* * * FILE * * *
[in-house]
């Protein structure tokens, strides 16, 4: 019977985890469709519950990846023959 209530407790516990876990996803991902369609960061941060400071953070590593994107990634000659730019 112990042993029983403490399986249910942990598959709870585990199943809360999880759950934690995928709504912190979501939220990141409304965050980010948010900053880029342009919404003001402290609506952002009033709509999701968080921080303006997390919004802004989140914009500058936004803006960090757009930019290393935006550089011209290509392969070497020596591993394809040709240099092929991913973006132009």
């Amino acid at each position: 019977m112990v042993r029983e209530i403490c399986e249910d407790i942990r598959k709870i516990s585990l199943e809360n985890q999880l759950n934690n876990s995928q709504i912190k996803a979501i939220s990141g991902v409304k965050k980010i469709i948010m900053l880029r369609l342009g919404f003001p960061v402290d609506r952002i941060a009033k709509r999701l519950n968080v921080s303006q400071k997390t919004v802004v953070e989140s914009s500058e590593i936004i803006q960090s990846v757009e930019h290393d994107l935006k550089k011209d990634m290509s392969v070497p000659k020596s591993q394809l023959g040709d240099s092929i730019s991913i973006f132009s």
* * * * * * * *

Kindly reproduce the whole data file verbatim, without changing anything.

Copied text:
[in-house]
């Protein structure tokens, strides 16, 4: 019977985890469709519950990846023959 209530407790516990876990996803991902369609960061941060400071953070590593994107990634000659730019 112990042993029983403490399986249910942990598959709870585990199943809360999880759950934690995928709504912190979501939220990141409304965050980010948010900053880029342009919404003001402290609506952002009033709509999701968080921080303006997390919004802004989140914009500058936004803006960090757009930019290393935006550089011209290509392969070497020596591993394809040709240099092929991913973006132009």
């Amino acid at each position: 019977m112990v042993r029983e209530i403490c399986e249910d407790i942990r598959k709870i516990s585990l199943e809360n985890q999880l759950n934690n876990s995928q709504i912190k996803a979501i939220s990141g991902v409304k965050k980010i469709i948010m900053l880029r369609l342009g919404f003001p960061v402290d609506r952002i941060a009033k709509r999701l519950n968080v921080s303006q400071k997390t919004v802004v953070e989140s914009s500058e590593i936004i803006q960090s990846v757009e930019h290393d994107l935006k550089k011209d990634m290509s392969v070497p000659k020596s591993q394809l023959g040709d240099s092929i730019s991913i973006f132009s």